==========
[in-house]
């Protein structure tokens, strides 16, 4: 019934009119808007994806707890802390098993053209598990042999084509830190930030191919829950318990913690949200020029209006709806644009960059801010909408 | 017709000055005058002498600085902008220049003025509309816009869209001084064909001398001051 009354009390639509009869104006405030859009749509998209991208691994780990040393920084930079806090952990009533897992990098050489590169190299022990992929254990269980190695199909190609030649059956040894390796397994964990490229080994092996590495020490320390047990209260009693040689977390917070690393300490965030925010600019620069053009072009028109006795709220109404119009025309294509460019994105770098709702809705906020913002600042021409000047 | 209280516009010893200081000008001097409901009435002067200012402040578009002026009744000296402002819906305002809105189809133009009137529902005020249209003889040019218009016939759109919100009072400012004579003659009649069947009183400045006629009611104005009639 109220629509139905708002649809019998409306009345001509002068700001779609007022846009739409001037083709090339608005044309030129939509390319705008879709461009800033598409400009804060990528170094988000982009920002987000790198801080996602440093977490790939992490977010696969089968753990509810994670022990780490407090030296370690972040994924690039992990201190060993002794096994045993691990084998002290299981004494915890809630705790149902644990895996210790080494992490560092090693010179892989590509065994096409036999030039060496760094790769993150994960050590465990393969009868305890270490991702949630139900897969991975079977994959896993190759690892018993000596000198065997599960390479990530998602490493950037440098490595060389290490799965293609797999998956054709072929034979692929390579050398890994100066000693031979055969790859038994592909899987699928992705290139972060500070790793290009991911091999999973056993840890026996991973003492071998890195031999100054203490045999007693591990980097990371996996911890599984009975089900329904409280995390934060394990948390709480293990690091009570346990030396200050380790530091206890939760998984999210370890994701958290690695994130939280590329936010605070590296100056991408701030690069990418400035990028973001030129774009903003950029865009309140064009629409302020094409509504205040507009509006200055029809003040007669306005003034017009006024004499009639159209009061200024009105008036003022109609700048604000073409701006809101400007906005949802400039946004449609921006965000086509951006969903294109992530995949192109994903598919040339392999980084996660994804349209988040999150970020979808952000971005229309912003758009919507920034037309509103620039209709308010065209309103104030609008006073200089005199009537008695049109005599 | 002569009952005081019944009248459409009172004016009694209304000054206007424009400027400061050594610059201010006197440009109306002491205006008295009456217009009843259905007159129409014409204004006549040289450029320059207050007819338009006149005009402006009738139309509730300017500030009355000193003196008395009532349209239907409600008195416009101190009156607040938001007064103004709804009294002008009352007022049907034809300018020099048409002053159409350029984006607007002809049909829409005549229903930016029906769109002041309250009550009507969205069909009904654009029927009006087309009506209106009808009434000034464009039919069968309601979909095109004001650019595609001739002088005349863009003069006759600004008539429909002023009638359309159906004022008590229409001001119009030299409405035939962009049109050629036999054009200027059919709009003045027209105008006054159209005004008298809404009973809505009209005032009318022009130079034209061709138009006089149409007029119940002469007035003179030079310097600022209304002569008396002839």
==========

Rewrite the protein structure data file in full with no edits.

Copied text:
[in-house]
């Protein structure tokens, strides 16, 4: 019934009119808007994806707890802390098993053209598990042999084509830190930030191919829950318990913690949200020029209006709806644009960059801010909408 | 017709000055005058002498600085902008220049003025509309816009869209001084064909001398001051 009354009390639509009869104006405030859009749509998209991208691994780990040393920084930079806090952990009533897992990098050489590169190299022990992929254990269980190695199909190609030649059956040894390796397994964990490229080994092996590495020490320390047990209260009693040689977390917070690393300490965030925010600019620069053009072009028109006795709220109404119009025309294509460019994105770098709702809705906020913002600042021409000047 | 209280516009010893200081000008001097409901009435002067200012402040578009002026009744000296402002819906305002809105189809133009009137529902005020249209003889040019218009016939759109919100009072400012004579003659009649069947009183400045006629009611104005009639 109220629509139905708002649809019998409306009345001509002068700001779609007022846009739409001037083709090339608005044309030129939509390319705008879709461009800033598409400009804060990528170094988000982009920002987000790198801080996602440093977490790939992490977010696969089968753990509810994670022990780490407090030296370690972040994924690039992990201190060993002794096994045993691990084998002290299981004494915890809630705790149902644990895996210790080494992490560092090693010179892989590509065994096409036999030039060496760094790769993150994960050590465990393969009868305890270490991702949630139900897969991975079977994959896993190759690892018993000596000198065997599960390479990530998602490493950037440098490595060389290490799965293609797999998956054709072929034979692929390579050398890994100066000693031979055969790859038994592909899987699928992705290139972060500070790793290009991911091999999973056993840890026996991973003492071998890195031999100054203490045999007693591990980097990371996996911890599984009975089900329904409280995390934060394990948390709480293990690091009570346990030396200050380790530091206890939760998984999210370890994701958290690695994130939280590329936010605070590296100056991408701030690069990418400035990028973001030129774009903003950029865009309140064009629409302020094409509504205040507009509006200055029809003040007669306005003034017009006024004499009639159209009061200024009105008036003022109609700048604000073409701006809101400007906005949802400039946004449609921006965000086509951006969903294109992530995949192109994903598919040339392999980084996660994804349209988040999150970020979808952000971005229309912003758009919507920034037309509103620039209709308010065209309103104030609008006073200089005199009537008695049109005599 | 002569009952005081019944009248459409009172004016009694209304000054206007424009400027400061050594610059201010006197440009109306002491205006008295009456217009009843259905007159129409014409204004006549040289450029320059207050007819338009006149005009402006009738139309509730300017500030009355000193003196008395009532349209239907409600008195416009101190009156607040938001007064103004709804009294002008009352007022049907034809300018020099048409002053159409350029984006607007002809049909829409005549229903930016029906769109002041309250009550009507969205069909009904654009029927009006087309009506209106009808009434000034464009039919069968309601979909095109004001650019595609001739002088005349863009003069006759600004008539429909002023009638359309159906004022008590229409001001119009030299409405035939962009049109050629036999054009200027059919709009003045027209105008006054159209005004008298809404009973809505009209005032009318022009130079034209061709138009006089149409007029119940002469007035003179030079310097600022209304002569008396002839």